Drinkstone farm by Hawick
Scientists should be researching better grass to help the environment. So says the 2010 Future Farmer Award winner Arnold Park of the famed Drinkstone flocks of Texel and Suffolks.
"We are still relying on nitrogen to increase grass yield - it should be plant breeders increasing grass yield without using nitrogen, potash and phosphates," he said. "The government is very slow to pick up on these ideas where in actual fact they are just as important or maybe more important than trying to run cars on fresh air."
The pioneering Hawick farmer also says livestock farmers could help the Scottish Government top its aim of cutting carbon emissions by 11 per cent before 2020: he has cut his by 20 per cent and says other sheep farmers could do the same. "By using improved genetics, the Scottish sheep industry could achieve 20 per cent improvements in carbon foot-print - a figure which EBLEX (an independent levy board to increase profitability and sustainablity in English beef and lamb] agrees is already being achieved with Drinkstone stock. This is a tremendous achievement for us."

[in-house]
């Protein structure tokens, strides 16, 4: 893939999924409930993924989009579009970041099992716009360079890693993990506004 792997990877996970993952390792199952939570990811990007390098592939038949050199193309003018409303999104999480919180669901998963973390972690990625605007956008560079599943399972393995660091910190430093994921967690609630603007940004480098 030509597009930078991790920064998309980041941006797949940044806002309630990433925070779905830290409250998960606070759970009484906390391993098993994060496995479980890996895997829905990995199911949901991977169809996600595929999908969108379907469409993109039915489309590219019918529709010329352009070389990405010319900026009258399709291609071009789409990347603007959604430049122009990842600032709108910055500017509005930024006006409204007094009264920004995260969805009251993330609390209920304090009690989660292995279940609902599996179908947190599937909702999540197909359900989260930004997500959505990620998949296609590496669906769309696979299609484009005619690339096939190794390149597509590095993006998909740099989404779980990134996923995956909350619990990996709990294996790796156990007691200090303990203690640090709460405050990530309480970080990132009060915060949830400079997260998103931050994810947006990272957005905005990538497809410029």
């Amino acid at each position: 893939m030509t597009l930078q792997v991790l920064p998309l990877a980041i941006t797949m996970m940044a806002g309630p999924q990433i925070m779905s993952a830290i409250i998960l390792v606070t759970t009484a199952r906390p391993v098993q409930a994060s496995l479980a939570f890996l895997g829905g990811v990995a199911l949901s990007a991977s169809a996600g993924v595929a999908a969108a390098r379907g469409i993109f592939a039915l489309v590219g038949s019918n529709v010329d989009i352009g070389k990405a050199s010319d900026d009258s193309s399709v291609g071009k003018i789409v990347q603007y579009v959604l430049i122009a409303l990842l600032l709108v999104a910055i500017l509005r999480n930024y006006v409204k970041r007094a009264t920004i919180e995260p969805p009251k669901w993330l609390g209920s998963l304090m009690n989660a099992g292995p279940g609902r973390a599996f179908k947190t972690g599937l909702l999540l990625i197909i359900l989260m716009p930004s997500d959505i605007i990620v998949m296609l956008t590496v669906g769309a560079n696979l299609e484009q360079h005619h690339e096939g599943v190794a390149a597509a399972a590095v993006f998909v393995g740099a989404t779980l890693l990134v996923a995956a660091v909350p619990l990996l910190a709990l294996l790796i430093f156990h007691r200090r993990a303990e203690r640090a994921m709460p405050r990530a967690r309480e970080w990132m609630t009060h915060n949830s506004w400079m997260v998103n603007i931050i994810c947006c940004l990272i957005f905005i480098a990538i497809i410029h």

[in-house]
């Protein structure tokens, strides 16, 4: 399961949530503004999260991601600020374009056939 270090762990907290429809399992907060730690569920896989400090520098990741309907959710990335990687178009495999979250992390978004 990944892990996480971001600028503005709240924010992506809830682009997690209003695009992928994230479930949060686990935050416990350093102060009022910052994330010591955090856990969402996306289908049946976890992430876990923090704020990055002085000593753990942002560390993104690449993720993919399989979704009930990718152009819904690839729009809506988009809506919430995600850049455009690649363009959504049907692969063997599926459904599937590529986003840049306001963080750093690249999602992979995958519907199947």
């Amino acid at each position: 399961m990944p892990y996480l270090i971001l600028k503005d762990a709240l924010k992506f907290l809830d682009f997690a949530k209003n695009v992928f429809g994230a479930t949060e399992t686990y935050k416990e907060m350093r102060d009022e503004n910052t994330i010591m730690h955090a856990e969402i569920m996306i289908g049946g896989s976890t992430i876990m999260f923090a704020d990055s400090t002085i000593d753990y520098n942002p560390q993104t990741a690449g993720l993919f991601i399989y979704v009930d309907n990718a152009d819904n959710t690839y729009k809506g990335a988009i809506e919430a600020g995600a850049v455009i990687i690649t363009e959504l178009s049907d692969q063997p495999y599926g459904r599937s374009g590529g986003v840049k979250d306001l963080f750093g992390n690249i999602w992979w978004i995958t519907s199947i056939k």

Arnold Park farms at Drinkstone, in partnership with his son John and wife Dianne. In the 1960s he realised genetic improvements in farming would be the basis for the industry to move forward. At the time the emphasis was on increasing milk and cereal yields. He gained first-hand experience on the family’s dairy farm before becoming a UK leader in Landrace pig genetics.
It was 30 years ago when Arnold’s father gave his son, John, some Suffolk ewes that they quickly set about performance recording to identify sheep that produced better carcases.
Drinkstone is a marginal hill farm rising to more than 1,000 feet which includes 800 acres of improved and 500 acres of hill land. It is fair to say that today Arnold’s role is as Drinkstone ambassador, marketing manager, webmaster and administrator. Son, John, also takes a strong role in marketing and manages all the farming enterprises. Man power comes from the family, plus a part-time shepherd and full-time Polish farm labourer.